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'Plane Hacker' Roberts hacks cows

Teets up security on display

"Plane Hacker" Chris Roberts managed to make it to Israel before delivering a barnstorming presentation at the nation's Cyber Week security conference.

The larger-than-life Highland Games participant told delegates how he discovered it was possible to hack milking machines in the wake of 2014's Scottish referendum result. These milk robots handle functions such as weighing cows, milking and administering drugs.

They also happen to be interconnected embedded devices that can be, or are managed through, the popular remote access tool pcAnywhere. A passive examination showed that no encryption was farmed out to the device and that passwords were, perhaps appropriately given the agricultural context, manure.

Additional research showed that seed-sowing machines might also be hacked. The practical upshot of this is it might be possible to instruct machines too deep into the ground so that vegetables fail to germinate and grow.

It's all enough to put you off your grub or, as Roberts warned, take food off the table.

On a separate front, Roberts discovered that street lights were wireless-enabled. By turning a bank of street lights on and off, Roberts was able to send a hello followed by a rude message in Morse Code up into space.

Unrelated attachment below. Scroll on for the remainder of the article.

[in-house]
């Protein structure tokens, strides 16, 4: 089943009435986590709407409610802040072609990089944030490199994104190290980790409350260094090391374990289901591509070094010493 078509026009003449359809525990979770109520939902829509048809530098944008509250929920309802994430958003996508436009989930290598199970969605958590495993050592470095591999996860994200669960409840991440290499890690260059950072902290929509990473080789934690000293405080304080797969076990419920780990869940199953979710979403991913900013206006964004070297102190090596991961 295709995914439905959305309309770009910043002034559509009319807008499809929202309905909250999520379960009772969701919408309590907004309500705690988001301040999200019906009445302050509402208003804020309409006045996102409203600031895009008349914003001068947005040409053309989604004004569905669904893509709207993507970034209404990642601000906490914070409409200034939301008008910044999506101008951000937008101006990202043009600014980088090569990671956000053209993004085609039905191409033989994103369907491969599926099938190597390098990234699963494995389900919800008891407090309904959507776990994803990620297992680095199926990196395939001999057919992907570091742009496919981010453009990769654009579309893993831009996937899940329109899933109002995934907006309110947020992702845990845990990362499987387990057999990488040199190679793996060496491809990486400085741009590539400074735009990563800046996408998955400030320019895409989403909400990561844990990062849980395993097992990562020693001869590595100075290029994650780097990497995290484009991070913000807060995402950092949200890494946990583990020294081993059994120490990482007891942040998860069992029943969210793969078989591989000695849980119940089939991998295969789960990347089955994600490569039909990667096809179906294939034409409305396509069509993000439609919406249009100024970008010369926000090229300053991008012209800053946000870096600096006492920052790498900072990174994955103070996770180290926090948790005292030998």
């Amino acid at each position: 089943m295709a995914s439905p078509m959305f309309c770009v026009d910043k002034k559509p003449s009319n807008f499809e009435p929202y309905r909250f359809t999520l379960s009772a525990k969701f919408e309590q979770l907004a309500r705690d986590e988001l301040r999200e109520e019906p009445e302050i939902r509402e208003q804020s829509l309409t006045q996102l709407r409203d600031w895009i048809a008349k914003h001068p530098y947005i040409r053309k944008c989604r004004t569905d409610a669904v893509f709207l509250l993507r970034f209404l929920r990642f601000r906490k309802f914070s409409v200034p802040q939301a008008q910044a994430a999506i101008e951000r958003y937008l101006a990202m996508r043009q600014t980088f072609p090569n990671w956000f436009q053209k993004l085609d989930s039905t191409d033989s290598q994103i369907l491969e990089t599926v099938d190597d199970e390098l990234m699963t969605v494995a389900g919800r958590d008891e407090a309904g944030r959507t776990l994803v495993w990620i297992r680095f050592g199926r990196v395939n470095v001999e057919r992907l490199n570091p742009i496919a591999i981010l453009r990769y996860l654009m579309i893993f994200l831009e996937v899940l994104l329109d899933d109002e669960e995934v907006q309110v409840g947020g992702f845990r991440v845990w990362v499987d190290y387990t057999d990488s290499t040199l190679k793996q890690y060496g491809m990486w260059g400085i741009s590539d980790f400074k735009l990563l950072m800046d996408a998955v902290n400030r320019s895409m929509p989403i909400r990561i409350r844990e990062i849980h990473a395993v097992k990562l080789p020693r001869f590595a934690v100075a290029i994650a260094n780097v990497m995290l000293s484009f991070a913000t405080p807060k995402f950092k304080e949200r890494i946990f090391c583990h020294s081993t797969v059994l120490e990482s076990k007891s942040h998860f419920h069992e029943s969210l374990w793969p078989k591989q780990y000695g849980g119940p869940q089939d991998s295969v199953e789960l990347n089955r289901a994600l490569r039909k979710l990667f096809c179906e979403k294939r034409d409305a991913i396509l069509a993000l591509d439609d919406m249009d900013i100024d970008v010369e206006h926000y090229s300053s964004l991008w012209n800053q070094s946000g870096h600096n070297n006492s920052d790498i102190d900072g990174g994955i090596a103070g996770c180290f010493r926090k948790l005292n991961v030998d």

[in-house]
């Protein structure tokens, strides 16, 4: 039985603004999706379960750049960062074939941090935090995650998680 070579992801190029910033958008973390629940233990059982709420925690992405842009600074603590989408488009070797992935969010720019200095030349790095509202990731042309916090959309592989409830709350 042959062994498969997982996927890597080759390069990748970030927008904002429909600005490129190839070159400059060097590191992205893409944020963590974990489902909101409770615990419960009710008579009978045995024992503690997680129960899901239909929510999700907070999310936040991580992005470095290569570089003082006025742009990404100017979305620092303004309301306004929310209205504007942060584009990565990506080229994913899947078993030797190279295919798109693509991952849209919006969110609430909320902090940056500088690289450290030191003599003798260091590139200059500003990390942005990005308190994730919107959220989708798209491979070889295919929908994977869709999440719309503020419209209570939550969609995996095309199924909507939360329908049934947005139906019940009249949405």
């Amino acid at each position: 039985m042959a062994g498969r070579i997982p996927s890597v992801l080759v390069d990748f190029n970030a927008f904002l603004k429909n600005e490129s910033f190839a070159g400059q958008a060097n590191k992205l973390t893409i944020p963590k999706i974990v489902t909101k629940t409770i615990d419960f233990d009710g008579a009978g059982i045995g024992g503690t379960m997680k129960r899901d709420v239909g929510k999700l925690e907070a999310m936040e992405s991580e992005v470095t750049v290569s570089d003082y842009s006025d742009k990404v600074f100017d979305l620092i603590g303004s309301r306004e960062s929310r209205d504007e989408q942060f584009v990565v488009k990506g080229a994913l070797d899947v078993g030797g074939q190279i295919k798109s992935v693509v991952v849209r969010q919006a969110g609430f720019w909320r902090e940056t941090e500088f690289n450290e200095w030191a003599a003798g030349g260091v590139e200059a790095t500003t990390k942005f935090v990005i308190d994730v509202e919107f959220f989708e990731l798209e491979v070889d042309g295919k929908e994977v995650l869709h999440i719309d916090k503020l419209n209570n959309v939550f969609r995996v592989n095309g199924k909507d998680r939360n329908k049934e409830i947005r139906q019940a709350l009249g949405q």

It's unclear whether or not the messages were received by astronauts.

Roberts promised that he had a "fun and interesting game" set aside that would be "very visible" and ready for the result of Thursday's Brexit (EU membership) vote in the UK.


The FBI has accused Roberts of hacking into the controls of a United Airlines plane in midair via the inflight entertainment system. Roberts tweeted about airplane network security during a UA flight to Syracuse, New York, in April last year. He was questioned on landing and some of his equipment was seized.

Roberts says the FBI has since handed his equipment back and that charges are off the table. Even so, he was delayed in his flight to Israel and he seems to be unpopular with elements – but certainly not all – of the air transport community.

Esti Peshin, director of cyber programs, Israel Aerospace Industries, praised Roberts' research during his presentation to the Cyber Week conference.

"Airports were hacked and airplanes can be hacked," she said. "Air traffic management systems were shown to be hackable, although they've been improved now."

Peshin said that improved collaboration of air transport security was necessary and that this needed to be international in scope. "Lots of people in Israel understand cyber but not avionics," she said. ®

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